Above we defined a complex sentence as a sentence containing at least one subordinate clause. Any classification of complex sentences is therefore bound to be based on a classification of subordinate clauses. This will accordingly be our next task.
It might also prove expedient to have two different classifications independent of each other and based on different principles.
The first opposition in the sphere of principles would seem to be that between meaning, or contents, and syntactical function. But this opposition is not in itself sufficient to determine the possible variants of classification.
From the point of view of their general nominative features all the subordinate clauses can be divided into three categorial-semantic groups. The first group includes clauses that name an event as a certain fact. These pure fact-clauses can be called “substantive-nominal”. It can be checked by a substitute test: That his letters remained unanswered annoyed him very much. – That fact annoyed him very much. The woman knew only too well what was right and what was wrong. – The woman knew those matters well.
The second group of clauses also name an event-fact, but, as different from the first group, this event-fact is referred to as giving a characteristic to some substantive entity. They can be called “qualification-nominal”. It can be proved by the following replacement pattern: The man who came in the morning left a message. – That man left a message. Did you find a place where we could make a fire? – Did you find such kind of place?
The third group of clauses make their event-nomination into a dynamic relation characteristic of another event or a process or a quality of various descriptions. It can be called “adverbial” and can be tested by transformation: Describe the picture as you see it. – Describe the picture in the manner you see it. All will be well if we arrive in time. – All will be well on condition that we arrive in time.
The categorial features of clauses go together with their functional sentence-part features. Subordinate clauses are introduced by functional connective words which effects their derivation from base sentences. They are divided into two basic types; those that occupy a notional position in the derived clause and those that do not occupy such a position. The non-positional subordinators are referred to as pure conjunctions. Here belong such words as since, before, until, if, in case, because, so that, in order that, though, however, than, as if. The positional subordinators are in fact conjunctive substitutes. The main positional subordinators are the pronominal words: who, what, whose, which, that, where, when, why, as. Some of these words are double-functional. Also the zero subordinator can be named, whose polyfunctional status is similar to the status of the subordinator that.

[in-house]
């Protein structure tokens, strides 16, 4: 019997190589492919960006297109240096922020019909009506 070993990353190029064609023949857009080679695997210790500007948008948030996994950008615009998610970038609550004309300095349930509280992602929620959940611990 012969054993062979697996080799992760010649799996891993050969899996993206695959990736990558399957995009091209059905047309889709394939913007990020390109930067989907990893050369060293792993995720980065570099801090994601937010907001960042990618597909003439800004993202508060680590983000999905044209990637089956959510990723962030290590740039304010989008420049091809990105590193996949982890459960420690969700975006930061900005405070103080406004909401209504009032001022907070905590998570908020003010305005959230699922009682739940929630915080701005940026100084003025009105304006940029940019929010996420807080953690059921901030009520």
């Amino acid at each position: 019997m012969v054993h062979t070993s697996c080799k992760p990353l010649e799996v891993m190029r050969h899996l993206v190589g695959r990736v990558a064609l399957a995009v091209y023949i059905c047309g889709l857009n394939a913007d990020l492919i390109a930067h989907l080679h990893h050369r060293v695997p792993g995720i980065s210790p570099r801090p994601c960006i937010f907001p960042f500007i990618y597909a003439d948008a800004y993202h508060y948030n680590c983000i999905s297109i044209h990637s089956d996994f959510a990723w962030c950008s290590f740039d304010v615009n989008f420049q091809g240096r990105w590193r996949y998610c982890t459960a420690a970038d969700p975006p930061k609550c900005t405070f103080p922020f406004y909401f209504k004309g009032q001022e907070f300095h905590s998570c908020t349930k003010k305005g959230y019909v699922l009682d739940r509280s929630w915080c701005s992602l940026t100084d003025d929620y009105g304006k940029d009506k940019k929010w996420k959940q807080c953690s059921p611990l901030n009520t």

Under the head of "function" we may bring either the position of a clause within a complex sentence, defined on the same principles as the position of a sentence part within a simple sentence, or (as is sometimes done) on the analogy between a clause and a part of speech performing the same function within a simple sentence. Besides, for certain types of clauses there may be ways of characterising them in accordance with their peculiarities, which find no parallel in other clauses. For instance, clauses introduced by a relative pronoun or relative adverb may be termed "relative clauses", which, however, is not a point of classification.
In order to obtain a clearer idea of how these various principles would work out in practice, let us take a complex sentence and define its subordinate clauses in accordance with each of these principles. Let the sentence be this: It was unreal, grotesquely unreal, that morning skies which dawned so tenderly blue could be profaned with cannon smoke that hung over the town like low thunder clouds, that warm noontides filled with the piercing sweetness of massed honeysuckle and climbing roses could be so fearful, as shells screamed into the streets, bursting like the crack of doom, throwing iron splinters hundreds of yards, blowing people and animals to bits. (M. MITCHELL) Let us first look at the two subordinate clauses introduced by the conjunction that: (1) that morning skies. .. could be profaned with cannon smoke, (2) that warm noontides.. , could be so fearful. From the point of view of meaning they may be called declarative clauses, or subordinate statements, las they contain statements which are expressed in subordinate clauses. From the point of view of function they may be termed, if we consider them as something parallel to parts of a simple sentence, either appositions to the impersonal it which opens the sentence, or subject clauses, if we take the view that the it is merely an introductory subject, or a "sham" subject, as it is sometimes called. If, last not least, we wish to compare the clauses to the part of speech which might perform the corresponding function in a simple sentence, we may call them noun clauses, or substantive clauses, which is a very usual way of treating them in English school grammars.